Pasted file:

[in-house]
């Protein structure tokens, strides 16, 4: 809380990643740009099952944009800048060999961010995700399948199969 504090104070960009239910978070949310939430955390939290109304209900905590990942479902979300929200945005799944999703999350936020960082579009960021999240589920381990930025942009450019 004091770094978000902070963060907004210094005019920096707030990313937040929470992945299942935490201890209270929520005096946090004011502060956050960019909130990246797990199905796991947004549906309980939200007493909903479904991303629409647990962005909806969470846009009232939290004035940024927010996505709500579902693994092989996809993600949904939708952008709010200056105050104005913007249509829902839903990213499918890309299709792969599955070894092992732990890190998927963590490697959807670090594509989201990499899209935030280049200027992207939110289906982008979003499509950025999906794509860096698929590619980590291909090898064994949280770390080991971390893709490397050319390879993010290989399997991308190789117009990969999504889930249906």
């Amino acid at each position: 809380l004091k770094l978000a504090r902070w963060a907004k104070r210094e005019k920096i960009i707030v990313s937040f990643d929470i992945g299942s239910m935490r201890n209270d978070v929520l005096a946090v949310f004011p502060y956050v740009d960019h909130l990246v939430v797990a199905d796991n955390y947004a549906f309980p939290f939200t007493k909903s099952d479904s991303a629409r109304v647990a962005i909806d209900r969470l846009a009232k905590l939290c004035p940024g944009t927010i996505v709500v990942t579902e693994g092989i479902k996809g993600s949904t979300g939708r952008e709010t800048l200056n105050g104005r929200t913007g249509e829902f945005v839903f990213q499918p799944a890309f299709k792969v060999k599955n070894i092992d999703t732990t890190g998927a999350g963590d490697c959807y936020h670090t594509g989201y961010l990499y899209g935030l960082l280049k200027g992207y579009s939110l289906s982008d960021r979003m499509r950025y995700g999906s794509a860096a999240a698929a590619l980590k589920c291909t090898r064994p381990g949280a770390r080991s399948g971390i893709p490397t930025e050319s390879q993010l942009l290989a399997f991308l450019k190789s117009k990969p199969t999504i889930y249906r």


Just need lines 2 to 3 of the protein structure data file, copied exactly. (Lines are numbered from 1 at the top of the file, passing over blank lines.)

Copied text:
């Protein structure tokens, strides 16, 4: 809380990643740009099952944009800048060999961010995700399948199969 504090104070960009239910978070949310939430955390939290109304209900905590990942479902979300929200945005799944999703999350936020960082579009960021999240589920381990930025942009450019 004091770094978000902070963060907004210094005019920096707030990313937040929470992945299942935490201890209270929520005096946090004011502060956050960019909130990246797990199905796991947004549906309980939200007493909903479904991303629409647990962005909806969470846009009232939290004035940024927010996505709500579902693994092989996809993600949904939708952008709010200056105050104005913007249509829902839903990213499918890309299709792969599955070894092992732990890190998927963590490697959807670090594509989201990499899209935030280049200027992207939110289906982008979003499509950025999906794509860096698929590619980590291909090898064994949280770390080991971390893709490397050319390879993010290989399997991308190789117009990969999504889930249906």
């Amino acid at each position: 809380l004091k770094l978000a504090r902070w963060a907004k104070r210094e005019k920096i960009i707030v990313s937040f990643d929470i992945g299942s239910m935490r201890n209270d978070v929520l005096a946090v949310f004011p502060y956050v740009d960019h909130l990246v939430v797990a199905d796991n955390y947004a549906f309980p939290f939200t007493k909903s099952d479904s991303a629409r109304v647990a962005i909806d209900r969470l846009a009232k905590l939290c004035p940024g944009t927010i996505v709500v990942t579902e693994g092989i479902k996809g993600s949904t979300g939708r952008e709010t800048l200056n105050g104005r929200t913007g249509e829902f945005v839903f990213q499918p799944a890309f299709k792969v060999k599955n070894i092992d999703t732990t890190g998927a999350g963590d490697c959807y936020h670090t594509g989201y961010l990499y899209g935030l960082l280049k200027g992207y579009s939110l289906s982008d960021r979003m499509r950025y995700g999906s794509a860096a999240a698929a590619l980590k589920c291909t090898r064994p381990g949280a770390r080991s399948g971390i893709p490397t930025e050319s390879q993010l942009l290989a399997f991308l450019k190789s117009k990969p199969t999504i889930y249906r």